Ellen Kan

Starting on Oct. 23, a 2,000-pound glowing quartz crystal will greet visitors at the David Friend Hall gallery in the Yale Peabody Museum of Natural History. This Namibian quartz specimen is one of over 150 premier gems and minerals that compose the inaugural exhibit within David Friend Hall — a new state-of-the-art space for exhibits of this kind.

The gallery was unveiled to members of the Yale community and museum affiliates at a Thursday ribbon-cutting ceremony. Attendees included University Provost Benjamin Polak and University President Peter Salovey’s wife Marta Moret SPH ’84, who both spoke at the beginning of the event.

“This is a space that is meant to be different than anything else in the museum,” Peabody Museum Director David Skelly said. “It’s a place that is not overtly pedagogical. It’s meant to inspire people to learn, it’s meant to fire their curiosity and it’s meant to be a place that you just come in and experience.”

David Friend Hall will complement the museum’s existing Hall of Minerals, Earth and Space, adding to one of the nation’s oldest and most comprehensive collections of gems and minerals. The 2,300-square-foot gallery will officially open to the public next weekend, in time for the 150th anniversary of the museum’s foundation. The yearlong renovation was funded by a $4 million gift from David Friend ’69, the founder of the online backup service Carbonite, in June 2015.

Friend has been interested in mineralogy since childhood, he said in his speech, and is a member of the Peabody Leadership Council, as well as the museum’s newly established museum mineral council. An avid collector of gems and minerals, Friend contributed several specimens to the new gallery from his personal collection.

“What people want is a sense of wonder,” Friend said in his speech at the ribbon-cutting ceremony. “The function of a museum, in my view, especially for little kids, is not so much to teach, but to inspire a desire to learn. I think that’s how you get people interested in science — you create the desire to think about, ‘how did this all happen?’”

The design of David Friend Hall is different from the traditional arrangement of natural history museums, Skelly said. Instead of organizing the gems and minerals in conventional display cases accompanied by large, text-filled signs, the pieces in David Friend Hall are meant to stand alone in their ability to enthrall visitors.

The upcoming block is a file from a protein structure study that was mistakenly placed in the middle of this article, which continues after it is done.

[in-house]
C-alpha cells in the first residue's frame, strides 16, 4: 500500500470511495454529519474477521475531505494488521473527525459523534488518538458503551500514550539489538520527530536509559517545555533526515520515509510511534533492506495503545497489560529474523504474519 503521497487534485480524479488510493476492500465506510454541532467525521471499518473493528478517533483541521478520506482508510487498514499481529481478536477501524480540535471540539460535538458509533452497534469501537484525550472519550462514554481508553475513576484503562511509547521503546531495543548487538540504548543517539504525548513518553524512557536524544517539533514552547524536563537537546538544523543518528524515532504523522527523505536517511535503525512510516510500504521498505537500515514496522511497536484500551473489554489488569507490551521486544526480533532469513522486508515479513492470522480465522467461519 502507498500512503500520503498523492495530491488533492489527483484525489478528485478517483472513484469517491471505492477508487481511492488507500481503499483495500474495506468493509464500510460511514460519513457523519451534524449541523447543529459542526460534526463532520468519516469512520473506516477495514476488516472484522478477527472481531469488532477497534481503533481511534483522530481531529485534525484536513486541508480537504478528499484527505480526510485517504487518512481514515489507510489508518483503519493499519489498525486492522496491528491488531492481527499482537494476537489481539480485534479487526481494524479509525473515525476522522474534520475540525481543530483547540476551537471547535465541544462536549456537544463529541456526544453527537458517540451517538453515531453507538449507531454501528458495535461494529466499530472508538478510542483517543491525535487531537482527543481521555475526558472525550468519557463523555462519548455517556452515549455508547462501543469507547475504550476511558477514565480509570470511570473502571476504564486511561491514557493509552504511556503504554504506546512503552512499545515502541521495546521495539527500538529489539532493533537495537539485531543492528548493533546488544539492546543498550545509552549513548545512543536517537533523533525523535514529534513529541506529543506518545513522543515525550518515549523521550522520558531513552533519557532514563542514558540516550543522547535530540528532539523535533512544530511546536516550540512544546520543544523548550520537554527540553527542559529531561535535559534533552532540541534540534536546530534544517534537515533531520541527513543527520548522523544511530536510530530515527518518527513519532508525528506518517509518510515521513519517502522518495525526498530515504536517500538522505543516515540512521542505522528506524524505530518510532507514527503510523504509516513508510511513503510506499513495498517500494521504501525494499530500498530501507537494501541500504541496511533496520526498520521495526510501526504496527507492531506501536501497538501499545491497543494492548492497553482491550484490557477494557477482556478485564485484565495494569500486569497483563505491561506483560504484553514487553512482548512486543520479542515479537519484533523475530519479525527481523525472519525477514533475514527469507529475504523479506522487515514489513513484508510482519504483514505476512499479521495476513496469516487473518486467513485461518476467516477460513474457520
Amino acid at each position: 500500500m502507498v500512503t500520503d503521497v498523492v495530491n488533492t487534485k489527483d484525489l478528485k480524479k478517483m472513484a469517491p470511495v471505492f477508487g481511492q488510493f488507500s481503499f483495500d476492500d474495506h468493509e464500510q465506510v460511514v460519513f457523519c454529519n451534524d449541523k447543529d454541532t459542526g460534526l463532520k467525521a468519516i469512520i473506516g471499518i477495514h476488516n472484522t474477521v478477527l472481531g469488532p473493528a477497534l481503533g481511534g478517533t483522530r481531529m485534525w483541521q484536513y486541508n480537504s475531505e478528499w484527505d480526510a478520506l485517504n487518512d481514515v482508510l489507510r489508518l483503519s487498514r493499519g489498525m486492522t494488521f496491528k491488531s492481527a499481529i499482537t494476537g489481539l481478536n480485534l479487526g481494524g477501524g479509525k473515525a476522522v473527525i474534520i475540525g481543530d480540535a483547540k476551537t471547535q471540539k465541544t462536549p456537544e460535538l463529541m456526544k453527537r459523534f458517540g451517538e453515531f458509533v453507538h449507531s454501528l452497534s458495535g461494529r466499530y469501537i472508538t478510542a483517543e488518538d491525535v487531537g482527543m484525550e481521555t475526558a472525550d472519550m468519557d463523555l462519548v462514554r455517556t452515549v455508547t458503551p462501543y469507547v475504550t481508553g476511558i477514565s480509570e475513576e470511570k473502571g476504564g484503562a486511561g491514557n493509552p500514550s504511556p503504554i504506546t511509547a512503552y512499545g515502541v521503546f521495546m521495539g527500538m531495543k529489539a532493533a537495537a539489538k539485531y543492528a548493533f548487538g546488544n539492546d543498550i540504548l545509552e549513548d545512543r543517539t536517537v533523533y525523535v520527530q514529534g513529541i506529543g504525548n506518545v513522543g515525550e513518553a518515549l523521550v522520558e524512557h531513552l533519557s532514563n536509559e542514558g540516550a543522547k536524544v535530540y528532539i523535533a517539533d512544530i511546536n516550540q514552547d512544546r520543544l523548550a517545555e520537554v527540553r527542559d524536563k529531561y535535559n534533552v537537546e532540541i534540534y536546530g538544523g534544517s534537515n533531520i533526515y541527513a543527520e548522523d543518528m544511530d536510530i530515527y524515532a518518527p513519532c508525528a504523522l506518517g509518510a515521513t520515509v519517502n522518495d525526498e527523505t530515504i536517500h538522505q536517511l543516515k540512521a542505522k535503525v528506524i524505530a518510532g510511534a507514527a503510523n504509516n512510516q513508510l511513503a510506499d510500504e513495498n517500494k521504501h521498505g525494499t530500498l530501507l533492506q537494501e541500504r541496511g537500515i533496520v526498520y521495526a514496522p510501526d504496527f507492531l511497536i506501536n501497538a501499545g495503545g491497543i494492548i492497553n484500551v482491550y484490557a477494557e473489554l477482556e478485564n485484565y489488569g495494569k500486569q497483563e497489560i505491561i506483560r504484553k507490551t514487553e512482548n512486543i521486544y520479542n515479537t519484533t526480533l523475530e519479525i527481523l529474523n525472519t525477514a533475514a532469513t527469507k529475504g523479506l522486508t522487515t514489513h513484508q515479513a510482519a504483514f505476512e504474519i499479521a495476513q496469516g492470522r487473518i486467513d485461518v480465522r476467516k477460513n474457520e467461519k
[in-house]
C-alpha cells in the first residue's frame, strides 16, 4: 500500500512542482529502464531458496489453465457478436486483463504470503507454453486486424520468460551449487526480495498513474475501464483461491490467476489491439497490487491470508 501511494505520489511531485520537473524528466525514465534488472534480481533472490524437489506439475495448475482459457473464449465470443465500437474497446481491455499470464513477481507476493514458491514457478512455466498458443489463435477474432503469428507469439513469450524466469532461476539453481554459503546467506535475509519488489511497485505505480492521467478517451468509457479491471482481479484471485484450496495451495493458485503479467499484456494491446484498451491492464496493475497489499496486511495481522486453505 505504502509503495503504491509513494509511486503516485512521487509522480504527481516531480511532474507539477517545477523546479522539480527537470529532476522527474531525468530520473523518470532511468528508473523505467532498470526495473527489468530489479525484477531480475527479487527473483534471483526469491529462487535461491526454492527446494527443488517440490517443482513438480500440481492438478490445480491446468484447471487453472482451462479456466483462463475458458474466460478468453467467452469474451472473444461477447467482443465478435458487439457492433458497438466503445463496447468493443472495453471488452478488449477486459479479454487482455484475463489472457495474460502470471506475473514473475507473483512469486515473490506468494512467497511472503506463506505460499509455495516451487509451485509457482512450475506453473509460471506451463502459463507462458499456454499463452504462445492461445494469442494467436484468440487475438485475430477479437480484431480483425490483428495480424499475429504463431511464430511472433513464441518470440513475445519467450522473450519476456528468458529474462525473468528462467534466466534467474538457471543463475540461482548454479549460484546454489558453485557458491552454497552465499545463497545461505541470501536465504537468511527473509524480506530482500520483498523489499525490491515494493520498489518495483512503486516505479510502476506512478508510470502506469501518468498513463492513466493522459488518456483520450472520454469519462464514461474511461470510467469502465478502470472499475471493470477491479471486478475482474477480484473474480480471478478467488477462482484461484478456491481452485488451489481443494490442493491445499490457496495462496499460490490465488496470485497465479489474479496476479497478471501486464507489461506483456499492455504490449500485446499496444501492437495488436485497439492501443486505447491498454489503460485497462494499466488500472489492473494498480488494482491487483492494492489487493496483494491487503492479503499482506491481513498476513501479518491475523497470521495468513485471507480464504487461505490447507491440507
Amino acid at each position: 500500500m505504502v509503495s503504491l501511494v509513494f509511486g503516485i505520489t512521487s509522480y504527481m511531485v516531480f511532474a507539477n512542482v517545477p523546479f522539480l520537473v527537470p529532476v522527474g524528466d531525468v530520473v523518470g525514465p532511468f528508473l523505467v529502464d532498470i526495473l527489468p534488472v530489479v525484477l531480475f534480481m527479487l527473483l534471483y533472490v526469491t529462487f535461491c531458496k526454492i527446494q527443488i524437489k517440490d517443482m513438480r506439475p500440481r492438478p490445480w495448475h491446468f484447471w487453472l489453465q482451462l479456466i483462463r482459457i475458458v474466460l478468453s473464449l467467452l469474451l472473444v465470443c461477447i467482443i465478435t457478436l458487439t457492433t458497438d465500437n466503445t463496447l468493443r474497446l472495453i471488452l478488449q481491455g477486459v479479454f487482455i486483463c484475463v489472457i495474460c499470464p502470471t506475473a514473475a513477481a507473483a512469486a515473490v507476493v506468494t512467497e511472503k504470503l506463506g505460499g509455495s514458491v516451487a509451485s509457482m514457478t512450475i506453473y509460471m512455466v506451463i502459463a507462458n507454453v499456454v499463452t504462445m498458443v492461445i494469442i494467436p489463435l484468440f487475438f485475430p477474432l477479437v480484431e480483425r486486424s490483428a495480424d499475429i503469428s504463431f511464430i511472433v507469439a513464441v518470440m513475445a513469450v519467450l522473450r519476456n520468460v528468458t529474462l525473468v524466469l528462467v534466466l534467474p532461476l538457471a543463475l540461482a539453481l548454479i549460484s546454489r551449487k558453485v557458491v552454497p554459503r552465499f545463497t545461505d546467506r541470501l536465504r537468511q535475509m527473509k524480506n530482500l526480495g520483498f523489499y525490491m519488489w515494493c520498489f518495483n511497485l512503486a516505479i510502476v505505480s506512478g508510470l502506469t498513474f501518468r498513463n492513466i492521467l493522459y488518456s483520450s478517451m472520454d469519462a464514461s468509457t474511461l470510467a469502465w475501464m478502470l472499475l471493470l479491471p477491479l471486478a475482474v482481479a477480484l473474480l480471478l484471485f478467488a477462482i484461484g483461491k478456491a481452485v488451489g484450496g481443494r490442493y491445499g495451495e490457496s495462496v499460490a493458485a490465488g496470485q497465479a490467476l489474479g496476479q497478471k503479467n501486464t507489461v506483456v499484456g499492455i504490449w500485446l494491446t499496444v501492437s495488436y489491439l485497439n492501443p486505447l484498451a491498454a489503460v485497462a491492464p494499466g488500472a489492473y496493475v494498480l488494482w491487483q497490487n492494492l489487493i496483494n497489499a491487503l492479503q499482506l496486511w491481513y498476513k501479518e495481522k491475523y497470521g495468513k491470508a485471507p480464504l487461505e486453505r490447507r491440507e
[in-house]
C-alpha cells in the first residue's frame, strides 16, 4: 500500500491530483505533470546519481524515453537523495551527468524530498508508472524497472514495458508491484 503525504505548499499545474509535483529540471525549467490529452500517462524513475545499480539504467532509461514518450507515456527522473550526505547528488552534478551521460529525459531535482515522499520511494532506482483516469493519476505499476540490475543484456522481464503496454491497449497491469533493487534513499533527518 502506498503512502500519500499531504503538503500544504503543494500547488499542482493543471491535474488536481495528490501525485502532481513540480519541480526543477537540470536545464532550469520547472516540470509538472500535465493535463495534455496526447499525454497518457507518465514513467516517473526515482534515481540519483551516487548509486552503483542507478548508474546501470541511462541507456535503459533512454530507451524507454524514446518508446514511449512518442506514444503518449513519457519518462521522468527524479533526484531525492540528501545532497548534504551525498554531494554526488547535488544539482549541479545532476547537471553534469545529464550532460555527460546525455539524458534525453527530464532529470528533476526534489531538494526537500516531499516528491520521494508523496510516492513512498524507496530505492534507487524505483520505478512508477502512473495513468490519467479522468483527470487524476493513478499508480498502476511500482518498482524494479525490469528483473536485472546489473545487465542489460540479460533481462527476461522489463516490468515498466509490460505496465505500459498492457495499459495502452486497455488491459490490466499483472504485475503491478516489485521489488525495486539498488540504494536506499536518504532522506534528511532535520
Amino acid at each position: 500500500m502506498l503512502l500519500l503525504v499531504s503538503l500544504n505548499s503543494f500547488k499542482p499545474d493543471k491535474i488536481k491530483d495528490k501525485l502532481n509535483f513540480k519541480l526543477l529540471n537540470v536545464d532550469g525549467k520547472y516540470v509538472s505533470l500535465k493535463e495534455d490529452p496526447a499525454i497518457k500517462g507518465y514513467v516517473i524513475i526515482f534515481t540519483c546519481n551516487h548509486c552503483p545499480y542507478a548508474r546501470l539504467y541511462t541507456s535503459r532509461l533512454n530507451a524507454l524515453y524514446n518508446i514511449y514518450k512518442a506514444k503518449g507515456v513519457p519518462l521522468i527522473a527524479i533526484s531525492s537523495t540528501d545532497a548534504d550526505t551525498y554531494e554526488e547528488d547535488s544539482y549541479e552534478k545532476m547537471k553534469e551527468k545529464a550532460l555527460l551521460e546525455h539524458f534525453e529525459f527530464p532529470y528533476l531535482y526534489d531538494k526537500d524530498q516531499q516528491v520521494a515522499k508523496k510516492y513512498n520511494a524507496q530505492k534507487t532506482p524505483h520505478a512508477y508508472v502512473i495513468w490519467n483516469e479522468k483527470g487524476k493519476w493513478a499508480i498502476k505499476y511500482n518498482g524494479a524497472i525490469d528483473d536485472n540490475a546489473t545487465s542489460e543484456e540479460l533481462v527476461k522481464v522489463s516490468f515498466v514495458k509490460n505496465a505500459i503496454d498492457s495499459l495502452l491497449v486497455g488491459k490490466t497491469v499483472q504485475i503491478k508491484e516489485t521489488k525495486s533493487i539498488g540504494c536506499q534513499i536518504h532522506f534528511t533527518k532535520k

To enhance the presentation of the specimens, the museum invested in features such as custom lighting and display cases constructed from anti-reflective glass. Skelly likened the exhibit to an art gallery.

Peabody Museum Exhibit Designer Laura Friedman, who also designed the adjacent Hall of Minerals, Earth and Space, along with several of the museum’s temporary exhibits, was in charge of the David Friend Hall project.

“What was really exciting for me was pulling together pieces that would harmonize with and complement each other,” Friedman, who has been at the Peabody for 15 years, said. “We wanted it to be a very minimal space, where the pieces really would be the center of the focus.”

In addition to showcasing some of the world’s finest specimens of gems and minerals, David Friend Hall will also serve as a multipurpose programming space for the museum. With a seating capacity of 126 people, the gallery will double as a venue for public events and activities organized by Yale professors and students, Skelly said.

While the exhibit itself is permanent, the contents of the gallery will change over time, Peabody Museum Director of Public Programs Richard Kissel said. The big specimens that anchor the display will remain as centerpieces of David Friend Hall, but other specimens, many of which are on loan from private collections around the country, will rotate in and out of the gallery, he added.

“The adjacent mineral gallery is organized by the science of mineralogy, but this gallery is organized by aesthetics,” Kissel said. “We would love for people to enter the space and connect with the objects on their own personal level, and we really encourage people to just focus on the beauty and the diversity of the material in this space.”

In an effort to make the science behind mineralogy more relatable and accessible to the public, the museum also plans to launch a new app for David Friend Hall. The app, which is being co-developed by students, will allow users to design their own tours and interact with displays through Bluetooth technology, according to Kissel.

This team of undergraduates is headed by computer science major Leo Shimonaka ’18, alongside Duncan Keller GRD ’21, who is responsible for the in-app presentation of scientific information regarding the exhibits.

Admission to the Yale Peabody Museum of Natural History will be free for the duration of its anniversary weekend.